An Investigation of an E-Mail-Based Help Service
Hahn KL, An Investigation of an E-mail-based Help Serviced. CLIS Technical Report 97-03, 1997.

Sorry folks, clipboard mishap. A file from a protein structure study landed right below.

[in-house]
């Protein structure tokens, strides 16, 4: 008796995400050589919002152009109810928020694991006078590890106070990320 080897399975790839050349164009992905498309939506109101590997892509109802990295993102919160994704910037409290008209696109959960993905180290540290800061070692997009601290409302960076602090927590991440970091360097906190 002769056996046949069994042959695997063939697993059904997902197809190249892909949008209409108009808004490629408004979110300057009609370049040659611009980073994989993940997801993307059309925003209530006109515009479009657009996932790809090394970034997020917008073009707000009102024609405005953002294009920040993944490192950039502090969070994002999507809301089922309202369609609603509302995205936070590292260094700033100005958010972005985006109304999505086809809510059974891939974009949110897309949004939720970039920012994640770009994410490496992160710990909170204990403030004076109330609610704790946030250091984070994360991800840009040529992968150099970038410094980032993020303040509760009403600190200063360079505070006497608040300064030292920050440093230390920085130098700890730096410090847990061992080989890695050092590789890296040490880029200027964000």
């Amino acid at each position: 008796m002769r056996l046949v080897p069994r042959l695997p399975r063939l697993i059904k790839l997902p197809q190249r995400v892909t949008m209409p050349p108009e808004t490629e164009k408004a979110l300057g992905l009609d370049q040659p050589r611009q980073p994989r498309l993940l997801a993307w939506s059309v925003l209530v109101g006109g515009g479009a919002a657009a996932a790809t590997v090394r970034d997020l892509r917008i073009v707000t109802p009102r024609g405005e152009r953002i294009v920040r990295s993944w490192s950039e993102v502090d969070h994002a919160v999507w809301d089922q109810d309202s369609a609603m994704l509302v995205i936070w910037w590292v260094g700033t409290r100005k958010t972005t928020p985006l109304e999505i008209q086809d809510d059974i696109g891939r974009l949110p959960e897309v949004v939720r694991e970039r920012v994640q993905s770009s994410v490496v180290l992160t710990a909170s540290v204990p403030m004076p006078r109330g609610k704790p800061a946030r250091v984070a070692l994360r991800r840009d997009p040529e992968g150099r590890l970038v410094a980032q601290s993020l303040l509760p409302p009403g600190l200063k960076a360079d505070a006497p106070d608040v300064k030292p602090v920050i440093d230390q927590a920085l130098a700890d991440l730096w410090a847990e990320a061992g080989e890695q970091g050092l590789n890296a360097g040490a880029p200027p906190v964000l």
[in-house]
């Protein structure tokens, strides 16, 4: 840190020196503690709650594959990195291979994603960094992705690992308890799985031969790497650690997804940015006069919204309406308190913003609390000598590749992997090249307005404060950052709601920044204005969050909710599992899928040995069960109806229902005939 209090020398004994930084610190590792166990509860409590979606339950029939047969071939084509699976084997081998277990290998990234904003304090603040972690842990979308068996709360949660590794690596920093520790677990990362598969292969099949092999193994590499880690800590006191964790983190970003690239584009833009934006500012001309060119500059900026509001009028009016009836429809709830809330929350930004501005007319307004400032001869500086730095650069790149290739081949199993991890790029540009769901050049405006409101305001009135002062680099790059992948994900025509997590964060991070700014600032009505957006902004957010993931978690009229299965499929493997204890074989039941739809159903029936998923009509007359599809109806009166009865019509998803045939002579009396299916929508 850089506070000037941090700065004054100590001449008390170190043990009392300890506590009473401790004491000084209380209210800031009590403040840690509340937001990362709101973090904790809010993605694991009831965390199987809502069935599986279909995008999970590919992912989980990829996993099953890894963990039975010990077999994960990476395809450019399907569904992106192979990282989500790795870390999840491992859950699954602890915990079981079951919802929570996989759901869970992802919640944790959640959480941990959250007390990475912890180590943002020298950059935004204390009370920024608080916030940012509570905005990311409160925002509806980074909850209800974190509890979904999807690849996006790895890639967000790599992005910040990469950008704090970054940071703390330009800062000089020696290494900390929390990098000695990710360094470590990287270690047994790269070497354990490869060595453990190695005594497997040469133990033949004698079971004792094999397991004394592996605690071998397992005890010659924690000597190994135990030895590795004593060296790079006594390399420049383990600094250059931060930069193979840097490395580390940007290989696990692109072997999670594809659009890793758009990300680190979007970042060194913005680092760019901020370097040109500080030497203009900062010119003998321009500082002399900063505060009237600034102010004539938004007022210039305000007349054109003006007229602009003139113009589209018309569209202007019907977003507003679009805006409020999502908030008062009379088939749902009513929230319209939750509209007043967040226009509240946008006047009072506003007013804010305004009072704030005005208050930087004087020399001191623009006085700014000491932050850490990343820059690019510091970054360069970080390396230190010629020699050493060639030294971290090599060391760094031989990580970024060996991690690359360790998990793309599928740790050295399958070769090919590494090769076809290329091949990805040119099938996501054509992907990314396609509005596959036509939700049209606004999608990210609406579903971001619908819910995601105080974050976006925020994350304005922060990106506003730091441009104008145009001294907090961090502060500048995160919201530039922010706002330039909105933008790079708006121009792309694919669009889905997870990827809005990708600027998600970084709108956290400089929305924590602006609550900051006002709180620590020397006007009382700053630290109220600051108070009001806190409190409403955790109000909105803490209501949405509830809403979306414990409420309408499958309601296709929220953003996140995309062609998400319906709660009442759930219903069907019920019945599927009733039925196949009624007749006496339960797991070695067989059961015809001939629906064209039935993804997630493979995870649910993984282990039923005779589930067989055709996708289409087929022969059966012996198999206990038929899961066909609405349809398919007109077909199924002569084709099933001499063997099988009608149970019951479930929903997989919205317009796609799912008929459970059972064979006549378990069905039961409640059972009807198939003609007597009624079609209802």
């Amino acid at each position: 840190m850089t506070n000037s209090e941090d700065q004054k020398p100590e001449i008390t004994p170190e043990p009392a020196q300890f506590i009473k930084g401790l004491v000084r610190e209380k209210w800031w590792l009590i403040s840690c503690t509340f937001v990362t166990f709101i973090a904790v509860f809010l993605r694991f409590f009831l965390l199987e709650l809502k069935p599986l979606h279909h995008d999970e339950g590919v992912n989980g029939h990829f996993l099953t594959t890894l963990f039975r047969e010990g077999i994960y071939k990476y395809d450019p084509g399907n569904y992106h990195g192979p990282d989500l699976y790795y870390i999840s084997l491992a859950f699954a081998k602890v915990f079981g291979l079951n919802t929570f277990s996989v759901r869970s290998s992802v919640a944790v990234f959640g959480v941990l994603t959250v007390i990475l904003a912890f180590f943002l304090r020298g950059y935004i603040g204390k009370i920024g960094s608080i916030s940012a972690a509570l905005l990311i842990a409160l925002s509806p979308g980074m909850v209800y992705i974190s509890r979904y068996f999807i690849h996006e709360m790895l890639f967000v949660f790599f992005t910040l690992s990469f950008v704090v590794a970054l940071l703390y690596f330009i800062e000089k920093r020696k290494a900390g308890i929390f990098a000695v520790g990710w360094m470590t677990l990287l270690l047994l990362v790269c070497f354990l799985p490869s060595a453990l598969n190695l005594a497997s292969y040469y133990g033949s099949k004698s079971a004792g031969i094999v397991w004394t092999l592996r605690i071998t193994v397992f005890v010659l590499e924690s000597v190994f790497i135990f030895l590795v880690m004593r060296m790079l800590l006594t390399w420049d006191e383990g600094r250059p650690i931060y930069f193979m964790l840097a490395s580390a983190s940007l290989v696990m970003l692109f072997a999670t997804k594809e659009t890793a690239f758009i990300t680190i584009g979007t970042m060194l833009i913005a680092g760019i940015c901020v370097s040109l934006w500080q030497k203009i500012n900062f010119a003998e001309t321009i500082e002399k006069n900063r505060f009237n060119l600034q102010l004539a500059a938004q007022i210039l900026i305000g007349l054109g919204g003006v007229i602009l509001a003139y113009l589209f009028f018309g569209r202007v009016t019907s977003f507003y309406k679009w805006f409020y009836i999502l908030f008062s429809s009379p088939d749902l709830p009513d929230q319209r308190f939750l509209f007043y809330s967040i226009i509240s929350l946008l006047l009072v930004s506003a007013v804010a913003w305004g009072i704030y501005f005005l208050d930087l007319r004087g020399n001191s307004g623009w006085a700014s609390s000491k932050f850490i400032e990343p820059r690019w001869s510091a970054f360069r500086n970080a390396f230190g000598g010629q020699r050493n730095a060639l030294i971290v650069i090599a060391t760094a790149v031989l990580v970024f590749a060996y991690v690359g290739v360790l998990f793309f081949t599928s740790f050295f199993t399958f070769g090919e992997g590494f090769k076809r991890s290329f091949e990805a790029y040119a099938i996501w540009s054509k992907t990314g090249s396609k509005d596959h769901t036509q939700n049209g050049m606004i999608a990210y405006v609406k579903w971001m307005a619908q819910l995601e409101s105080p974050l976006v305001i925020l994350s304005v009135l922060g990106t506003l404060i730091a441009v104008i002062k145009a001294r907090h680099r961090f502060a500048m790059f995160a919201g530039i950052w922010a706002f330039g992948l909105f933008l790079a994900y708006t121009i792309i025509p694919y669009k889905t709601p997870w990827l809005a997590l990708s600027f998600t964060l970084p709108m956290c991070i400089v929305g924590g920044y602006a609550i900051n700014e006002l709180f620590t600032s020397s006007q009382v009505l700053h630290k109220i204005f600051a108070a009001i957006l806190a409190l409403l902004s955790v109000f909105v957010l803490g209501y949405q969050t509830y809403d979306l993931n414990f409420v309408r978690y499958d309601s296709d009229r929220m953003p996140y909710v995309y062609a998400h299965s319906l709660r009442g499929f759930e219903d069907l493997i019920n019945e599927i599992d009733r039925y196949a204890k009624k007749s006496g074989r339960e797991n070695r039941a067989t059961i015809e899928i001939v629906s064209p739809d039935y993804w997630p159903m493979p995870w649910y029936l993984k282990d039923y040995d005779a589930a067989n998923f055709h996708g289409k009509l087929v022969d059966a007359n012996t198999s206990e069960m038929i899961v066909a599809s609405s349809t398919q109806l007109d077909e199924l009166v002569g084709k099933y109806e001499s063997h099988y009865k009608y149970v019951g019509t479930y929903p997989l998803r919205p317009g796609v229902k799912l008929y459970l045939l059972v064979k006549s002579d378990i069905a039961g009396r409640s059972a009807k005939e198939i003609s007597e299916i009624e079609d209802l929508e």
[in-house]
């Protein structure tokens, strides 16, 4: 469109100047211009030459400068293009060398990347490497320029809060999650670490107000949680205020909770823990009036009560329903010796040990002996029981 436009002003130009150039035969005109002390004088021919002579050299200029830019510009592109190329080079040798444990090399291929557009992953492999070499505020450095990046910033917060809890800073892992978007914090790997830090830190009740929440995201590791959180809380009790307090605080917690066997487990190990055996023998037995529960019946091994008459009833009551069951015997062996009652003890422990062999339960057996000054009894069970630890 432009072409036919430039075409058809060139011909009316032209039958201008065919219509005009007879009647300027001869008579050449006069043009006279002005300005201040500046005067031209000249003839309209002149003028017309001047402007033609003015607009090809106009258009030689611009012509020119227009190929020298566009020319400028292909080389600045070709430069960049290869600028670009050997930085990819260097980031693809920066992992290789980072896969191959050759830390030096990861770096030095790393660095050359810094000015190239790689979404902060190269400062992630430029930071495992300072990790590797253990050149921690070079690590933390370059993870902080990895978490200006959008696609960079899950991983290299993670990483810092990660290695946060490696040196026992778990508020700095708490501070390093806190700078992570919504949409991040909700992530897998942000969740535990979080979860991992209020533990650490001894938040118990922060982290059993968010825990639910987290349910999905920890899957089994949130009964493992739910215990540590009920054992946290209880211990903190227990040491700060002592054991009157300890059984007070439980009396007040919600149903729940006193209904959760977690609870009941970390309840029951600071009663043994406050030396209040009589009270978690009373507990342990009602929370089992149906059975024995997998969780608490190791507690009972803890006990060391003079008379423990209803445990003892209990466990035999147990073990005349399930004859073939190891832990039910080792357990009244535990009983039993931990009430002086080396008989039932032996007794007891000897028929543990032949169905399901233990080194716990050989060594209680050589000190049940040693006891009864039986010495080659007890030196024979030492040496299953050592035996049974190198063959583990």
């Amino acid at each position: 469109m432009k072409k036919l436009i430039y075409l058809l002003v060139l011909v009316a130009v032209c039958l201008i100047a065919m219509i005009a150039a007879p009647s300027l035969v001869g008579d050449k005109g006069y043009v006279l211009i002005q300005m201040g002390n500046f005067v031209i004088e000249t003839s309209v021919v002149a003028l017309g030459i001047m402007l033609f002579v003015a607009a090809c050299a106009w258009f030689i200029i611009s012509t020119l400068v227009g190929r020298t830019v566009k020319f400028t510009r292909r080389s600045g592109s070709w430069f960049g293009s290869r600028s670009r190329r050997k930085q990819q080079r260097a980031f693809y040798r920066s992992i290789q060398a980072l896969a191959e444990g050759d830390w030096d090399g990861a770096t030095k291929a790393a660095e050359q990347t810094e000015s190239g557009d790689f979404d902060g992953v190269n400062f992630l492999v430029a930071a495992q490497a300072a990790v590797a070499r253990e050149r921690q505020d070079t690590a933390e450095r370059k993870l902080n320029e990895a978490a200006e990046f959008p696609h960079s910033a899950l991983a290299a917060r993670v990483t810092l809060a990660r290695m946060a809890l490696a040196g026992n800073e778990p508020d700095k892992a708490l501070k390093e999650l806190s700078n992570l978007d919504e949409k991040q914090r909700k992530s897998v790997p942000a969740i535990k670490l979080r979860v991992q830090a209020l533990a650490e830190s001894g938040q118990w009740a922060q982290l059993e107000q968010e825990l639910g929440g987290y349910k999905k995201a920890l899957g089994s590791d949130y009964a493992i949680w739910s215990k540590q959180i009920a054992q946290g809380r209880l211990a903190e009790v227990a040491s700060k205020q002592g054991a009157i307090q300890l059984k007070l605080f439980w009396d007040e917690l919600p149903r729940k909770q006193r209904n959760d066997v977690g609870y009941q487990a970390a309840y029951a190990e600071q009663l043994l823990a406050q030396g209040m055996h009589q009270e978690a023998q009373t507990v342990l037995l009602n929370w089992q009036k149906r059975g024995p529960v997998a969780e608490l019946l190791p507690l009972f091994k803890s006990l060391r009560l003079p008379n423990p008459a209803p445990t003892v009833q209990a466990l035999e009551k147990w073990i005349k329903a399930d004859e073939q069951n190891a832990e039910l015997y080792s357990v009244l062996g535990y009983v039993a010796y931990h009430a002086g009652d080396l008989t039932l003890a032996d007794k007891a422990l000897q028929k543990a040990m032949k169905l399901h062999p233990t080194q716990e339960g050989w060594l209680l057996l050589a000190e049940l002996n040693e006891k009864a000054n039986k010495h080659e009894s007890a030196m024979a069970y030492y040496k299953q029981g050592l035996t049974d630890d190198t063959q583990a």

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Many organizations are currently experimenting with providing help services via e-mail. This investigation used content analysis of service logs and interviews with staff and users of a successful service to identify participants models of ideal exchanges and the impacts of the communication medium on service provision. Participants' models of ideal exchanges include single concise question/response pairs and extended dialogue. Staff are more likely to consider dialogue as typical, while users seem to almost exclusively consider the minimum exchange as normal. Content analysis of service logs suggests that most exchanges are simple question/answer pairs and that users tend to make explicit requests for instructions, explanations, brief informational answers to specific questions, or staff action on behalf of the user. Interviewees identified a range of both benefits and limitations conferred by the use of e-mail as the main medium of communication. While e-mail offers real benefits in terms of increased service access, convenience, and staff efficiency, it also makes service provision subject to time lags and loss of communication richness. One of the main problems participants face is the frequent occurrence of incomplete information. Users tend to either underspecify their request or omit needed information while staff often respond incompletely to queries. Evidence was also found to support the idea that users may feel freer to express negative attitudes and emotions via e-mail as opposed to face-to-face communication. This research suggests that the use of e-mail powerfully influences both the nature of a help service and its perception by users.